Geometry optimization

Modules: geomopt

Basics

PySCF implements geometry optimization via interfaces to geomeTRIC and PyBerny (see Installation for installation instructions).

There are two ways to invoke geometry optimization. The first is to import the optimize() function from the respective modules, i.e., pyscf.geomopt.geometric_solver and pyscf.geomopt.berny_solver:

from pyscf import gto, scf
mol = gto.M(atom='N 0 0 0; N 0 0 1.2', basis='ccpvdz')
mf = scf.RHF(mol)

# geometric
from pyscf.geomopt.geometric_solver import optimize
mol_eq = optimize(mf, maxsteps=100)
print(mol_eq.atom_coords())

# pyberny
from pyscf.geomopt.berny_solver import optimize
mol_eq = optimize(mf, maxsteps=100)
print(mol_eq.atom_coords())

The second way is to create an optimizer() from the Gradients class:

# geometric
mol_eq = mf.Gradients().optimizer(solver='geomeTRIC').kernel()
print(mol_eq.atom_coords())

# pyberny
mol_eq = mf.Gradients().optimizer(solver='berny').kernel()
print(mol_eq.atom_coords())

For the geomeTRIC backend, the convergence criteria are controlled by the following parameters:

conv_params = { # These are the default settings
    'convergence_energy': 1e-6,  # Eh
    'convergence_grms': 3e-4,    # Eh/Bohr
    'convergence_gmax': 4.5e-4,  # Eh/Bohr
    'convergence_drms': 1.2e-3,  # Angstrom
    'convergence_dmax': 1.8e-3,  # Angstrom
}
mol_eq = optimize(mf, **conv_params)
mol_eq = mf.Gradients().optimizer(solver='geomeTRIC').kernel(conv_params)

For the PyBerny backend, the convergence criteria are controlled by the following parameters:

conv_params = {  # These are the default settings
    'gradientmax': 0.45e-3,  # Eh/[Bohr|rad]
    'gradientrms': 0.15e-3,  # Eh/[Bohr|rad]
    'stepmax': 1.8e-3,       # [Bohr|rad]
    'steprms': 1.2e-3,       # [Bohr|rad]
}
mol_eq = optimize(mf, **conv_params)
mol_eq = mf.Gradients().optimizer(solver='berny').kernel(conv_params)

Constraints

geomeTRIC supports user defined constraints. The constraints can be specified in a text file with the format described here. One needs to pass the name of this file to PySCF:

params = {"constraints": "constraints.txt",}
mol_eq = optimize(mf, **params)
mol_eq = mf.Gradients().optimizer(solver='geomeTRIC').kernel(params)

The geometry optimization can also be carried out based on custom energy and gradient functions:

#!/usr/bin/env python

'''
For the customized energy and gradients function (e.g. adding DFT-D3
correction), a fake pyscf method need to be created before passing to
berny_solver.
'''

import numpy as np
from pyscf import gto, scf
from pyscf.geomopt import berny_solver, geometric_solver, as_pyscf_method

mol = gto.M(atom='N 0 0 0; N 0 0 1.8', unit='Bohr', basis='ccpvdz')
mf = scf.RHF(mol)

grad_scan = scf.RHF(mol).nuc_grad_method().as_scanner()
def f(mol):
    e, g = grad_scan(mol)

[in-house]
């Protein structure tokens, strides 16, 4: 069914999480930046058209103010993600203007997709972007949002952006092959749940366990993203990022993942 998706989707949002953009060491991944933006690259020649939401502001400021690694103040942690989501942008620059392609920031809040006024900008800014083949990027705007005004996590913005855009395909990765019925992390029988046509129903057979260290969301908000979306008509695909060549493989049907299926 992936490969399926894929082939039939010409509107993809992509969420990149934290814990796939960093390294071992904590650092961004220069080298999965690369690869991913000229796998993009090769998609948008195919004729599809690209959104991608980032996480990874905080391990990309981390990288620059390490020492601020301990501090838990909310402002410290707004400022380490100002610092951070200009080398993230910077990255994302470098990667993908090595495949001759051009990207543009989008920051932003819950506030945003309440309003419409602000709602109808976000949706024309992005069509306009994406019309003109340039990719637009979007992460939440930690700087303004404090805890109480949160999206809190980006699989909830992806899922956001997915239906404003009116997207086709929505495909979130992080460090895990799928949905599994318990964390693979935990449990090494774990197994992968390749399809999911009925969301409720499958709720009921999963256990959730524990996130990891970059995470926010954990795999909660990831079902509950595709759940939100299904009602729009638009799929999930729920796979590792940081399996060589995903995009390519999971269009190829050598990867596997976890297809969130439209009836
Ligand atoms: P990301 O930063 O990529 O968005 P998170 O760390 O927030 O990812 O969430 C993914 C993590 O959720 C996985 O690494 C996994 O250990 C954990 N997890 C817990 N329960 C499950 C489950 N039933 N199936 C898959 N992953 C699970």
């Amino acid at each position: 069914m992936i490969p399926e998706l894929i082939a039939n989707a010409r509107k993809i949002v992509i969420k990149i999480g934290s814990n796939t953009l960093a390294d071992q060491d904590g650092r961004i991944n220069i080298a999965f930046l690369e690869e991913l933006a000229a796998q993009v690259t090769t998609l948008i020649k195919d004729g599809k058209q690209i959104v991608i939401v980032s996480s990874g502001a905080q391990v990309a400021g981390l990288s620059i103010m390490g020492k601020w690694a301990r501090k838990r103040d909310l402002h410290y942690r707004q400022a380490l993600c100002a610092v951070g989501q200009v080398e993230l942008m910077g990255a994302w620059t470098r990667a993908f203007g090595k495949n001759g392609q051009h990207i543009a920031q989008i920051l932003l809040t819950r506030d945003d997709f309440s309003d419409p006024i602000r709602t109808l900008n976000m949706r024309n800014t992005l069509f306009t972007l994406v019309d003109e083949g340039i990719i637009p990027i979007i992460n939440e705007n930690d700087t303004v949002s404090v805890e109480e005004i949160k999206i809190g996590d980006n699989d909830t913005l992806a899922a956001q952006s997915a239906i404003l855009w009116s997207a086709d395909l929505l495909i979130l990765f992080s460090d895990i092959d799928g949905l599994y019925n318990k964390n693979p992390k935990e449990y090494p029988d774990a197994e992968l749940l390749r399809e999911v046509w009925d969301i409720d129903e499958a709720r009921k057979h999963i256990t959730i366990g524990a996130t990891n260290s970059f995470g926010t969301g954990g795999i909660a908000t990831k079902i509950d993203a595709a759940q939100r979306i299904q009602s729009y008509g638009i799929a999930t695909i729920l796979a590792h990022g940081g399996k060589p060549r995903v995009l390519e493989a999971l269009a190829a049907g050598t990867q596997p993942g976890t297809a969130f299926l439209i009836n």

r = mol.atom_coords()
    penalty = np.linalg.norm(r[0] - r[1])**2 * 0.1
    e += penalty
    g[0] += (r[0] - r[1]) * 2 * 0.1
    g[1] -= (r[0] - r[1]) * 2 * 0.1
    print('Customized |g|', np.linalg.norm(g))
    return e, g

#
# Function as_pyscf_method is a wrapper that convert the "energy-gradients"
# function to berny_solver.  The "energy-gradients" function takes the Mole
# object as geometry input, and returns the energy and gradients of that
# geometry.
#
fake_method = as_pyscf_method(mol, f)
new_mol = berny_solver.optimize(fake_method)

print('Old geometry (Bohr)')
print(mol.atom_coords())

print('New geometry (Bohr)')
print(new_mol.atom_coords())

#
# Geometry can be also optimized with geomeTRIC library
#
new_mol = geometric_solver.optimize(fake_method)

Excited states

For excited-state geometry optimizations, the state to be optimized needs to be specified in the respective Gradients objects:

#!/usr/bin/env python

'''
Optimize the geometry of the excited states

Note when optiming the excited states, states may flip and this may cause
convergence issue in geometry optimizer.
'''

from pyscf import gto
from pyscf import scf
from pyscf import ci, tdscf, mcscf
from pyscf import geomopt


mol = gto.Mole()
mol.atom="N; N 1, 1.1"
mol.basis= "6-31g"
mol.build()
mol1 = mol.copy()

mf = scf.RHF(mol).run()

mc = mcscf.CASCI(mf, 4,4)
mc.fcisolver.nstates = 3
excited_grad = mc.nuc_grad_method().as_scanner(state=2)
mol1 = excited_grad.optimizer().kernel()
# or
#mol1 = geomopt.optimize(excited_grad)


td = tdscf.TDHF(mf)
td.nstates = 5
excited_grad = td.nuc_grad_method().as_scanner(state=4)
mol1 = excited_grad.optimizer().kernel()
# or
#mol1 = geomopt.optimize(excited_grad)


myci = ci.CISD(mf)
myci.nstates = 2
excited_grad = myci.nuc_grad_method().as_scanner(state=1)
mol1 = excited_grad.optimizer().kernel()
# or
#geomopt.optimize(excited_grad)

For examples of state-specific and state-averaged CASSCF geometry optimizations, see examples/geomopt/12-mcscf_excited_states.py.

Callback

Callback functions can be invoked at each optimization step. The following example shows how to add charge analysis for each geometry during the optimization.

#!/usr/bin/env python

'''
Optimize molecular geometry within the environment of QM/MM charges.
'''

from pyscf import gto, scf
from pyscf.geomopt import berny_solver
from pyscf.geomopt import geometric_solver

mol = gto.M(atom='''
C        0.000000    0.000000             -0.542500
O        0.000000    0.000000              0.677500
H        0.000000    0.9353074360871938   -1.082500
H        0.000000   -0.9353074360871938   -1.082500
            ''',
            basis='3-21g')

mf = scf.RHF(mol)

# Run analyze function in callback
def cb(envs):
    mf = envs['g_scanner'].base
    mf.analyze(verbose=4)

#
# Method 1: Pass callback to optimize function
#
geometric_solver.optimize(mf, callback=cb)

berny_solver.optimize(mf, callback=cb)

#
# Method 2: Add callback to geometry optimizer
#
opt = mf.nuc_grad_method().as_scanner().optimizer()
opt.callback = cb
opt.kernel()